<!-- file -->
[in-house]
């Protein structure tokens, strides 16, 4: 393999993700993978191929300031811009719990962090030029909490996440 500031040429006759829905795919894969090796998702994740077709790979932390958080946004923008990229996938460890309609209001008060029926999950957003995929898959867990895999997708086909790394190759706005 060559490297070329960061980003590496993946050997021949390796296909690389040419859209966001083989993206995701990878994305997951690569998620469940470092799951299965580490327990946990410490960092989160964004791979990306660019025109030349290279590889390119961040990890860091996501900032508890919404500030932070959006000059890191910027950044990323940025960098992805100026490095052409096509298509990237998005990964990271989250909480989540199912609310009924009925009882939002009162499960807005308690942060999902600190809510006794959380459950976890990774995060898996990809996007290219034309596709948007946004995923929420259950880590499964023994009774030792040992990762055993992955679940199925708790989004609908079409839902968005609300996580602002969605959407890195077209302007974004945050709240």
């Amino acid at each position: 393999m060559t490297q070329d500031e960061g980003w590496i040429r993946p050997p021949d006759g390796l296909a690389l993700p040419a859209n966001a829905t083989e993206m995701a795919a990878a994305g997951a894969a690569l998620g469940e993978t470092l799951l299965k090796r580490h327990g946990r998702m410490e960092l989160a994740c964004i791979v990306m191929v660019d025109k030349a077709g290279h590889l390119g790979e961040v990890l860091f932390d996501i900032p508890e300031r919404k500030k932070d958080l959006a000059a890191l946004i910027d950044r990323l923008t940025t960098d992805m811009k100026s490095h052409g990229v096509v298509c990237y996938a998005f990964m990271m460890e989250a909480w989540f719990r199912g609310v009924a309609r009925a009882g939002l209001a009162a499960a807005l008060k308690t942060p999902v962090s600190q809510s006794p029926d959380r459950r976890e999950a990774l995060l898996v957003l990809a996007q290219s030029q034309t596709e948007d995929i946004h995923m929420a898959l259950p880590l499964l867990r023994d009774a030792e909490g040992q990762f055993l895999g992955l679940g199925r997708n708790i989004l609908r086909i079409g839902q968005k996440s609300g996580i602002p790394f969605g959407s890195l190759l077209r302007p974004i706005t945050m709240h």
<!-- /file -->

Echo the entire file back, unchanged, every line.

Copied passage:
[in-house]
């Protein structure tokens, strides 16, 4: 393999993700993978191929300031811009719990962090030029909490996440 500031040429006759829905795919894969090796998702994740077709790979932390958080946004923008990229996938460890309609209001008060029926999950957003995929898959867990895999997708086909790394190759706005 060559490297070329960061980003590496993946050997021949390796296909690389040419859209966001083989993206995701990878994305997951690569998620469940470092799951299965580490327990946990410490960092989160964004791979990306660019025109030349290279590889390119961040990890860091996501900032508890919404500030932070959006000059890191910027950044990323940025960098992805100026490095052409096509298509990237998005990964990271989250909480989540199912609310009924009925009882939002009162499960807005308690942060999902600190809510006794959380459950976890990774995060898996990809996007290219034309596709948007946004995923929420259950880590499964023994009774030792040992990762055993992955679940199925708790989004609908079409839902968005609300996580602002969605959407890195077209302007974004945050709240």
């Amino acid at each position: 393999m060559t490297q070329d500031e960061g980003w590496i040429r993946p050997p021949d006759g390796l296909a690389l993700p040419a859209n966001a829905t083989e993206m995701a795919a990878a994305g997951a894969a690569l998620g469940e993978t470092l799951l299965k090796r580490h327990g946990r998702m410490e960092l989160a994740c964004i791979v990306m191929v660019d025109k030349a077709g290279h590889l390119g790979e961040v990890l860091f932390d996501i900032p508890e300031r919404k500030k932070d958080l959006a000059a890191l946004i910027d950044r990323l923008t940025t960098d992805m811009k100026s490095h052409g990229v096509v298509c990237y996938a998005f990964m990271m460890e989250a909480w989540f719990r199912g609310v009924a309609r009925a009882g939002l209001a009162a499960a807005l008060k308690t942060p999902v962090s600190q809510s006794p029926d959380r459950r976890e999950a990774l995060l898996v957003l990809a996007q290219s030029q034309t596709e948007d995929i946004h995923m929420a898959l259950p880590l499964l867990r023994d009774a030792e909490g040992q990762f055993l895999g992955l679940g199925r997708n708790i989004l609908r086909i079409g839902q968005k996440s609300g996580i602002p790394f969605g959407s890195l190759l077209r302007p974004i706005t945050m709240h």